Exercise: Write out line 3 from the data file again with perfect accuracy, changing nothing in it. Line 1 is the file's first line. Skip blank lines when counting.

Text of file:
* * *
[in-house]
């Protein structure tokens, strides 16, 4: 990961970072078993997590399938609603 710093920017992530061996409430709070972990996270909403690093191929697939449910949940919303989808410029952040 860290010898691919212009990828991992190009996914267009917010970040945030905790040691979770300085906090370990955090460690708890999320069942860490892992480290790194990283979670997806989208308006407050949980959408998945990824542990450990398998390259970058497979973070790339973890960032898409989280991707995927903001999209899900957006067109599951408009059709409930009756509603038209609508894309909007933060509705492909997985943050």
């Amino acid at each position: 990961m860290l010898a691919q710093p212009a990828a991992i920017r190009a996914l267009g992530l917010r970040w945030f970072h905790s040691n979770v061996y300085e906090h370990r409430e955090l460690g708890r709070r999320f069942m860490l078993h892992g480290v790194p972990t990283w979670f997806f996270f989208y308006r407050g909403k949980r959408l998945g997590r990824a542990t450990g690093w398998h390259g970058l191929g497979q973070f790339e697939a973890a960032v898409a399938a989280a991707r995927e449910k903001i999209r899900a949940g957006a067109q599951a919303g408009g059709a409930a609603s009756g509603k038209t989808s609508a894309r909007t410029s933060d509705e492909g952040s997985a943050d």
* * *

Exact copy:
């Amino acid at each position: 990961m860290l010898a691919q710093p212009a990828a991992i920017r190009a996914l267009g992530l917010r970040w945030f970072h905790s040691n979770v061996y300085e906090h370990r409430e955090l460690g708890r709070r999320f069942m860490l078993h892992g480290v790194p972990t990283w979670f997806f996270f989208y308006r407050g909403k949980r959408l998945g997590r990824a542990t450990g690093w398998h390259g970058l191929g497979q973070f790339e697939a973890a960032v898409a399938a989280a991707r995927e449910k903001i999209r899900a949940g957006a067109q599951a919303g408009g059709a409930a609603s009756g509603k038209t989808s609508a894309r909007t410029s933060d509705e492909g952040s997985a943050d």